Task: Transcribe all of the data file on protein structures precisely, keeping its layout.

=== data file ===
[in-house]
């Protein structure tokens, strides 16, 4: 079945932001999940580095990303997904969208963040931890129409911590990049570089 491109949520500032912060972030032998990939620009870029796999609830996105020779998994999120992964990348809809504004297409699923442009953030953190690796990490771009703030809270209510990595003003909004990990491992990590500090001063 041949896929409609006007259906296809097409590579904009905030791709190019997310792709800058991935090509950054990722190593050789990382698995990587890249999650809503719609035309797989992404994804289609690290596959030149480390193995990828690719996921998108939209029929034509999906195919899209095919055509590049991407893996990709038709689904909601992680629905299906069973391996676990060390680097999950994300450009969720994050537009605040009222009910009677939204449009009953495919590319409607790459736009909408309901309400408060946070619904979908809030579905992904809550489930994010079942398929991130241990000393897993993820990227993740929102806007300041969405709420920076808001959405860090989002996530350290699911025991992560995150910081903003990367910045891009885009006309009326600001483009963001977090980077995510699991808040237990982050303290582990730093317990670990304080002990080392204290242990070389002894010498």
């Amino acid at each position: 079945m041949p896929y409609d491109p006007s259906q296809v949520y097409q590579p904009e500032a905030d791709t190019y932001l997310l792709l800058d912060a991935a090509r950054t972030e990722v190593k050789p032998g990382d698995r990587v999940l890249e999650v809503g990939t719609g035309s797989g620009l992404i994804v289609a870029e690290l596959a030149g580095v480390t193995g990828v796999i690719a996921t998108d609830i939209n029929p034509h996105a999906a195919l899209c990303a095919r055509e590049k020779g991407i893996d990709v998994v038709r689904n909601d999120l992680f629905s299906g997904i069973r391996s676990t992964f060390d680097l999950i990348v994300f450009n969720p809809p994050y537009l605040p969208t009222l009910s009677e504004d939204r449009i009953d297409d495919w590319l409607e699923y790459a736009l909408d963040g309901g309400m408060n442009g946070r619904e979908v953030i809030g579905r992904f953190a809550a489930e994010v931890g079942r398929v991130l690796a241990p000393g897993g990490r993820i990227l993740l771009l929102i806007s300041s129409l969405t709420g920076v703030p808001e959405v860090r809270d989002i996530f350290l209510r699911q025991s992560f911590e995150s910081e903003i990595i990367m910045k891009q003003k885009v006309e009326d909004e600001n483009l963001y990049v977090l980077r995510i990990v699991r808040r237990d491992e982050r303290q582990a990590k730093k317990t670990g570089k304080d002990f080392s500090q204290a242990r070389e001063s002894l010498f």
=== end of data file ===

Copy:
[in-house]
């Protein structure tokens, strides 16, 4: 079945932001999940580095990303997904969208963040931890129409911590990049570089 491109949520500032912060972030032998990939620009870029796999609830996105020779998994999120992964990348809809504004297409699923442009953030953190690796990490771009703030809270209510990595003003909004990990491992990590500090001063 041949896929409609006007259906296809097409590579904009905030791709190019997310792709800058991935090509950054990722190593050789990382698995990587890249999650809503719609035309797989992404994804289609690290596959030149480390193995990828690719996921998108939209029929034509999906195919899209095919055509590049991407893996990709038709689904909601992680629905299906069973391996676990060390680097999950994300450009969720994050537009605040009222009910009677939204449009009953495919590319409607790459736009909408309901309400408060946070619904979908809030579905992904809550489930994010079942398929991130241990000393897993993820990227993740929102806007300041969405709420920076808001959405860090989002996530350290699911025991992560995150910081903003990367910045891009885009006309009326600001483009963001977090980077995510699991808040237990982050303290582990730093317990670990304080002990080392204290242990070389002894010498």
């Amino acid at each position: 079945m041949p896929y409609d491109p006007s259906q296809v949520y097409q590579p904009e500032a905030d791709t190019y932001l997310l792709l800058d912060a991935a090509r950054t972030e990722v190593k050789p032998g990382d698995r990587v999940l890249e999650v809503g990939t719609g035309s797989g620009l992404i994804v289609a870029e690290l596959a030149g580095v480390t193995g990828v796999i690719a996921t998108d609830i939209n029929p034509h996105a999906a195919l899209c990303a095919r055509e590049k020779g991407i893996d990709v998994v038709r689904n909601d999120l992680f629905s299906g997904i069973r391996s676990t992964f060390d680097l999950i990348v994300f450009n969720p809809p994050y537009l605040p969208t009222l009910s009677e504004d939204r449009i009953d297409d495919w590319l409607e699923y790459a736009l909408d963040g309901g309400m408060n442009g946070r619904e979908v953030i809030g579905r992904f953190a809550a489930e994010v931890g079942r398929v991130l690796a241990p000393g897993g990490r993820i990227l993740l771009l929102i806007s300041s129409l969405t709420g920076v703030p808001e959405v860090r809270d989002i996530f350290l209510r699911q025991s992560f911590e995150s910081e903003i990595i990367m910045k891009q003003k885009v006309e009326d909004e600001n483009l963001y990049v977090l980077r995510i990990v699991r808040r237990d491992e982050r303290q582990a990590k730093k317990t670990g570089k304080d002990f080392s500090q204290a242990r070389e001063s002894l010498f």